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Upgrade of VS2005 web service

I have a web service that was created using Visual Studio 2005 (VB).
It is pretty simple, it only has one function and is only called by one application (written in .NET 1.1).
I thought maybe I should recompile it into the .net 4.0 framework because I have read that using the asmx technology is considered legacy.

But now I am leaning towards leaving it "as is".  

And here is why...I have heard that a 1.1 app that calls a WCF service doesn't work that well.  There are issues with it getting a return result back from WCF.

Which then brings me to another question....
Does Windows 2008 R2 support .net framework 2.0 apps?  If it doesn't, then I don't have a choice and I must convert it to WCF.


Any thoughts, advice, sites to refererence on using WCF vs web services would be most appreciated!  Thank you!
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ToolTimeGang
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ToolTimeGang
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Bob LearnedCommented:
Here are my thoughts:

Leave a stable product alone, until such time as action is required
Work on upgrading the entire system, and not just one piece
We run 2.0 applications on Windows 2008 R2 all the time, but you mentioned 1.1, and that is an unknown.
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ToolTimeGangAuthor Commented:
1. That is good advice.  "If it ain't broke...don't fix it".  and that is just what I am going to do.
2. I'm not sure what your point is on the 2nd bullet?
3. Good to know.  I'll just need to make sure I test it out real good.
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Bob LearnedCommented:
Work on upgrading the entire system, and not just one piece
If there comes a time when you need to upgrade, I would move all the system components up to more current versions.  1.1 is extremely old, and finding people around that are still using it, and can answer questions, is getting more difficult.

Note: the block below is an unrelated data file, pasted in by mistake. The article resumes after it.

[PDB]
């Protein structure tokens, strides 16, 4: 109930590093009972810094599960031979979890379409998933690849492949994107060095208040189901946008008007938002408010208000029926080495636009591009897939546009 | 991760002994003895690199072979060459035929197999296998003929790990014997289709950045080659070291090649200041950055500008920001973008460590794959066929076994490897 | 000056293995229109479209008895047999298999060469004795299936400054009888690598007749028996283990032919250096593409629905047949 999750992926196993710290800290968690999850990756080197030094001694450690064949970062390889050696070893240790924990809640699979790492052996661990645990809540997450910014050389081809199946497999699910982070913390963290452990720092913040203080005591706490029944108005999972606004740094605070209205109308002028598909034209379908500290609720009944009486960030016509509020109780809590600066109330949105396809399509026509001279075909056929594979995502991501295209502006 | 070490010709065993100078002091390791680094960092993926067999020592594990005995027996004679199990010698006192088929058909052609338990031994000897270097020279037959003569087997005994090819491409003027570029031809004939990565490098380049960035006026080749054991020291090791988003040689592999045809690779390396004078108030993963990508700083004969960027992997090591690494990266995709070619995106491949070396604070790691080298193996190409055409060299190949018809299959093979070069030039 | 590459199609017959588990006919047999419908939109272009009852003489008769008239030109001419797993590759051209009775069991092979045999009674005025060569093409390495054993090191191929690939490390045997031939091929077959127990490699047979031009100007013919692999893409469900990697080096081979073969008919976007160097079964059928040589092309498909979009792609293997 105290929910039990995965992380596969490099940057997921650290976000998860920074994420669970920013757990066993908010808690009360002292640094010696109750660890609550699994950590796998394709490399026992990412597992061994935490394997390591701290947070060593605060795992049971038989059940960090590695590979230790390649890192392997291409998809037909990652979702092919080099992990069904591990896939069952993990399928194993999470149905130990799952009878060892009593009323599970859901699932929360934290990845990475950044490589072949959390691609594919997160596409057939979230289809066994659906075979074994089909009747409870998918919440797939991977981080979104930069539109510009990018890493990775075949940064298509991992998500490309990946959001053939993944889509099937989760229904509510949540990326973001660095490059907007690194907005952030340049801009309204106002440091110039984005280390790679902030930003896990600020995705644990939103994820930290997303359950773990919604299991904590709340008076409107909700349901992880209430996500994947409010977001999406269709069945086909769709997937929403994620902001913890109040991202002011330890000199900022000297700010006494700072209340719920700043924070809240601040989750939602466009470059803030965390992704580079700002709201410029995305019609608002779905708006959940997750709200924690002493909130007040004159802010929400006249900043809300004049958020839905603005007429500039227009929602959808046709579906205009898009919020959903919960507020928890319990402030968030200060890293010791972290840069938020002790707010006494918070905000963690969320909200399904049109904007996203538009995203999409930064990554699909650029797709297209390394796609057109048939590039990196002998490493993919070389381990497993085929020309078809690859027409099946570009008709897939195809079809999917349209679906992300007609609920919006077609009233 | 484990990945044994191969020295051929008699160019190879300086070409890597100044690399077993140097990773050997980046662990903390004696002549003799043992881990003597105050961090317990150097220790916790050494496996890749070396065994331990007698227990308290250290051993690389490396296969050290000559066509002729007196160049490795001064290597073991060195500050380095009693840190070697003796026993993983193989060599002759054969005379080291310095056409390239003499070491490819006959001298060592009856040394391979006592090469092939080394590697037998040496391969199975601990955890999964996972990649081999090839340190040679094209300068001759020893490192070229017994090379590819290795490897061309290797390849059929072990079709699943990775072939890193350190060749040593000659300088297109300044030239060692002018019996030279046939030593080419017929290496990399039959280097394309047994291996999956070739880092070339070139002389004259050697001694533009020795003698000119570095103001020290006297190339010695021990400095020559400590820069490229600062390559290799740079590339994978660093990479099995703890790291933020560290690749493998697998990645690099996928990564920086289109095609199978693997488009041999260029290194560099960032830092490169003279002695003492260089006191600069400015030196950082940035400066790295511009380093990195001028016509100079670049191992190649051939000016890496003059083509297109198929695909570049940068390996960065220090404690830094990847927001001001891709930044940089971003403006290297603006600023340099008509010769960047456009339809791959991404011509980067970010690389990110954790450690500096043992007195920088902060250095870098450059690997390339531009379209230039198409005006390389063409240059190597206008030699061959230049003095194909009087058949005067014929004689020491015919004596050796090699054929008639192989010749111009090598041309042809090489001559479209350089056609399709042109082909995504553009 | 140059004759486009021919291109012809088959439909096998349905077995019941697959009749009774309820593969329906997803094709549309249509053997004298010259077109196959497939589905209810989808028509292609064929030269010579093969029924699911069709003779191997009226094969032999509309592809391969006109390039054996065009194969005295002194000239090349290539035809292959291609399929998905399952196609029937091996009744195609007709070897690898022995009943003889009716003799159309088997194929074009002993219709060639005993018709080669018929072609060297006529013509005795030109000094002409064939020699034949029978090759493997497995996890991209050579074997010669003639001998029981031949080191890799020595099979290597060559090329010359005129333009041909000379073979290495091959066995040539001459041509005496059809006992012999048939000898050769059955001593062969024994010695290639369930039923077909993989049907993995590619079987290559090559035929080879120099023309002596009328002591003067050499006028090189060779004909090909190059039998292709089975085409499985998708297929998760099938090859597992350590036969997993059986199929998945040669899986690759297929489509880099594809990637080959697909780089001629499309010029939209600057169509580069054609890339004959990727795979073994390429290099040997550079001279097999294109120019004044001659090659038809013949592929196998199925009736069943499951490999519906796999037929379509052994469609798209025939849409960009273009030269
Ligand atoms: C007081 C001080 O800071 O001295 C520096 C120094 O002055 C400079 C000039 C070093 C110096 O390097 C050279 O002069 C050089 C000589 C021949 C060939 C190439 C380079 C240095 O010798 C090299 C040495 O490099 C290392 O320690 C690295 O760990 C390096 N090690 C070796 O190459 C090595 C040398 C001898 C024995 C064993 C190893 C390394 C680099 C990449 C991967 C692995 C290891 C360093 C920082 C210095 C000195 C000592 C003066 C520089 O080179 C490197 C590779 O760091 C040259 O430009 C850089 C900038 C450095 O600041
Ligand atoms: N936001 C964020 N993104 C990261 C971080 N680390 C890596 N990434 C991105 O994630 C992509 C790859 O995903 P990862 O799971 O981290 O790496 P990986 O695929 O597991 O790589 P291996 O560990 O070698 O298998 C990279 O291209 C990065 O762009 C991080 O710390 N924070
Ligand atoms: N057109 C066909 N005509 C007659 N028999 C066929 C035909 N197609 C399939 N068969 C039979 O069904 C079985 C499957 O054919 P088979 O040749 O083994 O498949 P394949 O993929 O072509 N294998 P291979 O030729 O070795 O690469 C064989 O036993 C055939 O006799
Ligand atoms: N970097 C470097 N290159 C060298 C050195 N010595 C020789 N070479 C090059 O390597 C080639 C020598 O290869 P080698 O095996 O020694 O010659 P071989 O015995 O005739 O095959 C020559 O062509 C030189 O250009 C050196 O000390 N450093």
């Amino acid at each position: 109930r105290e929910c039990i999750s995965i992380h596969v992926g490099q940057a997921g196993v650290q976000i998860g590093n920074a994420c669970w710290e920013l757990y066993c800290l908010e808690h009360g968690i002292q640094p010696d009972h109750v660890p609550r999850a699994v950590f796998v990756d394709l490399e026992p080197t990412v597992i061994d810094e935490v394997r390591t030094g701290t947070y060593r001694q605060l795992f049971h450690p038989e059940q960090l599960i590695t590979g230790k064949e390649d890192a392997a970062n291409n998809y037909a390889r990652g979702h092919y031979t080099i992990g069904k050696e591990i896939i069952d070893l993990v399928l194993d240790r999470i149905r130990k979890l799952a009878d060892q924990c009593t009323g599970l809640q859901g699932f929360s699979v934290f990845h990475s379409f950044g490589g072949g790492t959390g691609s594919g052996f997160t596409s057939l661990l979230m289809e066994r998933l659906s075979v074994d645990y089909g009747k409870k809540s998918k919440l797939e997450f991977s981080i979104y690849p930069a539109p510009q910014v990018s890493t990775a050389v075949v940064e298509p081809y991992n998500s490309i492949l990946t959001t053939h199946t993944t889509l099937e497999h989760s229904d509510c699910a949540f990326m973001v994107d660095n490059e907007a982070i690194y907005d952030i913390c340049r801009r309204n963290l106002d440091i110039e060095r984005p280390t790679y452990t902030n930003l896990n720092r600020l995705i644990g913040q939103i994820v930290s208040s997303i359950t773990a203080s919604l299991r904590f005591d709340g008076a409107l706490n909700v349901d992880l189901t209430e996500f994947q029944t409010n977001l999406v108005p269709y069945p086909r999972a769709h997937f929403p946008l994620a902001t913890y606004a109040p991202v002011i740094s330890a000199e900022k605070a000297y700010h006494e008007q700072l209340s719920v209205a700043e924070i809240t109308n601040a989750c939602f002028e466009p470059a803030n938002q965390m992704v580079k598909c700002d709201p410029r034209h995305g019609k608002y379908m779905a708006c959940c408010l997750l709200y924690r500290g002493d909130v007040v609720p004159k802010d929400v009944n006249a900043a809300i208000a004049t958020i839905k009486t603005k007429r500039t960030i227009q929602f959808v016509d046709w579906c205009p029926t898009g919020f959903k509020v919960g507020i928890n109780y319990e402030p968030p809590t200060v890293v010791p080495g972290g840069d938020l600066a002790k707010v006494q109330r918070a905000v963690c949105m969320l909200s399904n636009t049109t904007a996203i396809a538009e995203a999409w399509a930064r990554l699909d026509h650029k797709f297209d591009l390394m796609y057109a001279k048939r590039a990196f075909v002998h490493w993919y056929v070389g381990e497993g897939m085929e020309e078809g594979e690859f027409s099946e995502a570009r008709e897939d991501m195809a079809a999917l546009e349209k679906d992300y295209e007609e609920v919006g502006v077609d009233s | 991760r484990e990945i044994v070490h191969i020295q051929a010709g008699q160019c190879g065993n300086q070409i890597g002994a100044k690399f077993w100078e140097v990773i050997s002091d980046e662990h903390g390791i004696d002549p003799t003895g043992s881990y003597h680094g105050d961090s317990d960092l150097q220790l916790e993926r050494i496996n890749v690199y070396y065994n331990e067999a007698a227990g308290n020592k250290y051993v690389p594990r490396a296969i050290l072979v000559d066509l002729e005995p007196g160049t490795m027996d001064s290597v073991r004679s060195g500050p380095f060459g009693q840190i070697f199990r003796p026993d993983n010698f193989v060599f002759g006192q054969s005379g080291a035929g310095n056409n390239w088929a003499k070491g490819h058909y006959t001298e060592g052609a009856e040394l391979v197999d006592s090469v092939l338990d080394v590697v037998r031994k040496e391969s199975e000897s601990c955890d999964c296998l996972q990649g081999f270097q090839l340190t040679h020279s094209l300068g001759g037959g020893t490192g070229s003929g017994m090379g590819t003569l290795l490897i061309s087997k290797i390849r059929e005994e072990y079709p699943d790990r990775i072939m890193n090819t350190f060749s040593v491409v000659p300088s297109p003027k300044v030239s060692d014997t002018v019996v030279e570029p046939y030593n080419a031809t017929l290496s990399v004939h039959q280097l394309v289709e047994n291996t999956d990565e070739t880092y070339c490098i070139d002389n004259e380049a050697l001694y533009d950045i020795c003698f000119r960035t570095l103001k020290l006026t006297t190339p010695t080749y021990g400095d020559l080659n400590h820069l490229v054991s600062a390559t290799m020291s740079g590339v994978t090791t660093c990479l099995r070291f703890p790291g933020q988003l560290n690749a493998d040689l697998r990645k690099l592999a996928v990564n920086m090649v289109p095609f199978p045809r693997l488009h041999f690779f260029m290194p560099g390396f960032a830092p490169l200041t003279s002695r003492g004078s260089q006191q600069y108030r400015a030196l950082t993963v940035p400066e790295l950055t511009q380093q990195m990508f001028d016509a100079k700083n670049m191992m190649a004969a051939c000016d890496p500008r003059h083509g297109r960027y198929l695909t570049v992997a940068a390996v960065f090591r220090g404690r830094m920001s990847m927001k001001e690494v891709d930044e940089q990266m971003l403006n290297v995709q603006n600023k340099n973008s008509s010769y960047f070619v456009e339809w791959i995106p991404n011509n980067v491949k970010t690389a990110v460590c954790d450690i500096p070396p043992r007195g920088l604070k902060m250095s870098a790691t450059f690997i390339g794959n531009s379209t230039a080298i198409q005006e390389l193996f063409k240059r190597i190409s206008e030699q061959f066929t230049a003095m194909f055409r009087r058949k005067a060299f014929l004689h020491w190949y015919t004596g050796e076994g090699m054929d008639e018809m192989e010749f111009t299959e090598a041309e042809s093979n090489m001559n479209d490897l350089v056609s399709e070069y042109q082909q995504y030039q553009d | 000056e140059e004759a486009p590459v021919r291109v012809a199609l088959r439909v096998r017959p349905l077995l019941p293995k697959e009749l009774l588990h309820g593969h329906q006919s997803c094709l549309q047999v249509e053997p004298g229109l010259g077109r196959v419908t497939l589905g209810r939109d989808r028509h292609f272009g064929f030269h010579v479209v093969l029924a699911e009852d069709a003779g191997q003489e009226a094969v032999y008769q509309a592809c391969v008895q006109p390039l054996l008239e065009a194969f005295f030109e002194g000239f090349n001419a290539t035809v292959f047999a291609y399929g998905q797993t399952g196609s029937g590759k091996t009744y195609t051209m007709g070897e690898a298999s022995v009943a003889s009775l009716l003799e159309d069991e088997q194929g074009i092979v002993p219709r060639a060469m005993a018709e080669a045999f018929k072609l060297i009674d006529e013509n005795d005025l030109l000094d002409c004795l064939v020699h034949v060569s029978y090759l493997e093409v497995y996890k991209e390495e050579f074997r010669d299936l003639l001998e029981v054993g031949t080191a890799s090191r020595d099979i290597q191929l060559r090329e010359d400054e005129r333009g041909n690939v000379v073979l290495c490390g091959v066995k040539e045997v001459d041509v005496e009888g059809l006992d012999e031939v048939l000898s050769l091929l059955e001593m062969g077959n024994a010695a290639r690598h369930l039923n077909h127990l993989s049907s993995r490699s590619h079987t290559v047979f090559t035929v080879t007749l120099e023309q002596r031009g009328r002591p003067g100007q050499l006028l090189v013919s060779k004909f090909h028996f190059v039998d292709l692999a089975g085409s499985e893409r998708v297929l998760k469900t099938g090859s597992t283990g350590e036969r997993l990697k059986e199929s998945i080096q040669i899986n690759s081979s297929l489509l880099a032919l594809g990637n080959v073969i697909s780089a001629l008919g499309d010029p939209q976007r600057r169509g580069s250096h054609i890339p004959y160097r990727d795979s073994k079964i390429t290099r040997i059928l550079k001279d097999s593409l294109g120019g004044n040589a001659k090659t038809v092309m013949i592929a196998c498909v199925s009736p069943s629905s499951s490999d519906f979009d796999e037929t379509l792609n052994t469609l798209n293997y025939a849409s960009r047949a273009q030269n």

Upgrading would mean choosing a better platform for the web service, such as WCF, Web API, or ServiceStack, and migrating the Windows Forms to Windows Presentation Foundation (WPF), or changing the target framework version for the existing project.  There will be a high probability of breaking changes between 1.1 framework and higher versions, like 4.0 and 4.5.
You will find significant improvements in the .NET framework in 4.0, 4.5, and 4.5.1, over 1.1.
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ToolTimeGangAuthor Commented:
We are actually in the process of recompiling our 1.1 apps to 4.0 as you mention.  The web service mentioned earlier will probably one of the few exceptions that will be made.
The conversion process provided by VS2010 has been working pretty good so far.

When you say "breaking changes between 1.1 & 4.0" do you mean the actual process of recompiling the app?  Or the process that uses the app?
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Bob LearnedCommented:
"Breaking changes" refers to something like this (a better term might be unexpected API changes):

ASP.NET 4 Breaking Changes
http://www.asp.net/whitepapers/aspnet4/breaking-changes

Unintended Api Changes - .NET 4.0 Breaking Changes
http://geekswithblogs.net/akraus1/archive/2011/09/23/147019.aspx

Going from 1.1 to 4.0 is a very large step, and there would be a set of breaking changes along the upgrade path (including service packs):

1.1 to 2.0
2.0 to 3.0
3.0 to 3.5
3.5 to 4.0
4.0 to 4.5
4.5 to 4.5.1
...
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ToolTimeGangAuthor Commented:
All of our apps are console apps, so I am hoping most of those will not affect us.  but I will for sure study these in great detail.
Thank you so much for sharing.  I am glad I asked for clarification.
You are always so helpful.  thank you!!!
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Bob LearnedCommented:
If you have a good automated unit testing framework, then you should have more confidence in upgrading, since you can run the unit tests after changing the framework version.  

Safety from unexpected API changes depends on what part of the framework that you are using.  Assume that you will be vulnerable to breaking changes, and test as thoroughly as possible.
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ToolTimeGangAuthor Commented:
Point well taken.  Thank you.
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